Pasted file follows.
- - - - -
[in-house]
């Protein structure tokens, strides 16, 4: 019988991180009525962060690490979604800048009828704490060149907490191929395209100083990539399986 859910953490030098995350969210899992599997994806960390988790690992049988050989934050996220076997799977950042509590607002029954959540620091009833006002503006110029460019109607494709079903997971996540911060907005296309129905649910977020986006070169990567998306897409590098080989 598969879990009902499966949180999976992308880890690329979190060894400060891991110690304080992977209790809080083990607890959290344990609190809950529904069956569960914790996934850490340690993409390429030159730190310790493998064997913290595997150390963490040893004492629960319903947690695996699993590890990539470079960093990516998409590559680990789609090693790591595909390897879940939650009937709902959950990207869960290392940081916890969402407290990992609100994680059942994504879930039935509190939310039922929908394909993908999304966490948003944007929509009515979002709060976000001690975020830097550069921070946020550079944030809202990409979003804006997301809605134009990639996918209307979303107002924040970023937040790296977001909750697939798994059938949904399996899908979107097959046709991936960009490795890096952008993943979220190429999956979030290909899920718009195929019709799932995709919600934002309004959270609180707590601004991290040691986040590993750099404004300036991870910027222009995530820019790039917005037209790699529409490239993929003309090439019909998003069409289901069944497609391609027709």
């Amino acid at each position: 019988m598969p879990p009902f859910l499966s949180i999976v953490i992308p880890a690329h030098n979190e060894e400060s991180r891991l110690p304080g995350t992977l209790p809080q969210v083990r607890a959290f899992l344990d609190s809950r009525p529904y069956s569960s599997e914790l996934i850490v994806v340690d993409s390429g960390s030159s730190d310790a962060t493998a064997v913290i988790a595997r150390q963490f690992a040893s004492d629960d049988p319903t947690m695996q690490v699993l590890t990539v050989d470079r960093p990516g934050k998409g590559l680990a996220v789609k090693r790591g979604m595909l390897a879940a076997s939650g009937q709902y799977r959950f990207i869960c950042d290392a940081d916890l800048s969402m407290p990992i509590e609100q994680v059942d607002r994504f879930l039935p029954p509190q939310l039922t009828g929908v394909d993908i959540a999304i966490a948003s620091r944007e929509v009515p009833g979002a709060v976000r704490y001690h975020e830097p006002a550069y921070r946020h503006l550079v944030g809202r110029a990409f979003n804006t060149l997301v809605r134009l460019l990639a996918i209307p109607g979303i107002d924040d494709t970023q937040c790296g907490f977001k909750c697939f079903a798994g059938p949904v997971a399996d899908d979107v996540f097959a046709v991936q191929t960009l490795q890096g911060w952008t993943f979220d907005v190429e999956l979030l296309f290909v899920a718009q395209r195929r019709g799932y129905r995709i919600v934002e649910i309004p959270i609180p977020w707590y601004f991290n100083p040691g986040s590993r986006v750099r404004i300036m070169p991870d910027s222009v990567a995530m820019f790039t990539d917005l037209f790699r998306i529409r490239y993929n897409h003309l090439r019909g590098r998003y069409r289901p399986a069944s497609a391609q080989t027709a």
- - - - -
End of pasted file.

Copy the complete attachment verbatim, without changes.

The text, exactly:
[in-house]
């Protein structure tokens, strides 16, 4: 019988991180009525962060690490979604800048009828704490060149907490191929395209100083990539399986 859910953490030098995350969210899992599997994806960390988790690992049988050989934050996220076997799977950042509590607002029954959540620091009833006002503006110029460019109607494709079903997971996540911060907005296309129905649910977020986006070169990567998306897409590098080989 598969879990009902499966949180999976992308880890690329979190060894400060891991110690304080992977209790809080083990607890959290344990609190809950529904069956569960914790996934850490340690993409390429030159730190310790493998064997913290595997150390963490040893004492629960319903947690695996699993590890990539470079960093990516998409590559680990789609090693790591595909390897879940939650009937709902959950990207869960290392940081916890969402407290990992609100994680059942994504879930039935509190939310039922929908394909993908999304966490948003944007929509009515979002709060976000001690975020830097550069921070946020550079944030809202990409979003804006997301809605134009990639996918209307979303107002924040970023937040790296977001909750697939798994059938949904399996899908979107097959046709991936960009490795890096952008993943979220190429999956979030290909899920718009195929019709799932995709919600934002309004959270609180707590601004991290040691986040590993750099404004300036991870910027222009995530820019790039917005037209790699529409490239993929003309090439019909998003069409289901069944497609391609027709």
């Amino acid at each position: 019988m598969p879990p009902f859910l499966s949180i999976v953490i992308p880890a690329h030098n979190e060894e400060s991180r891991l110690p304080g995350t992977l209790p809080q969210v083990r607890a959290f899992l344990d609190s809950r009525p529904y069956s569960s599997e914790l996934i850490v994806v340690d993409s390429g960390s030159s730190d310790a962060t493998a064997v913290i988790a595997r150390q963490f690992a040893s004492d629960d049988p319903t947690m695996q690490v699993l590890t990539v050989d470079r960093p990516g934050k998409g590559l680990a996220v789609k090693r790591g979604m595909l390897a879940a076997s939650g009937q709902y799977r959950f990207i869960c950042d290392a940081d916890l800048s969402m407290p990992i509590e609100q994680v059942d607002r994504f879930l039935p029954p509190q939310l039922t009828g929908v394909d993908i959540a999304i966490a948003s620091r944007e929509v009515p009833g979002a709060v976000r704490y001690h975020e830097p006002a550069y921070r946020h503006l550079v944030g809202r110029a990409f979003n804006t060149l997301v809605r134009l460019l990639a996918i209307p109607g979303i107002d924040d494709t970023q937040c790296g907490f977001k909750c697939f079903a798994g059938p949904v997971a399996d899908d979107v996540f097959a046709v991936q191929t960009l490795q890096g911060w952008t993943f979220d907005v190429e999956l979030l296309f290909v899920a718009q395209r195929r019709g799932y129905r995709i919600v934002e649910i309004p959270i609180p977020w707590y601004f991290n100083p040691g986040s590993r986006v750099r404004i300036m070169p991870d910027s222009v990567a995530m820019f790039t990539d917005l037209f790699r998306i529409r490239y993929n897409h003309l090439r019909g590098r998003y069409r289901p399986a069944s497609a391609q080989t027709a």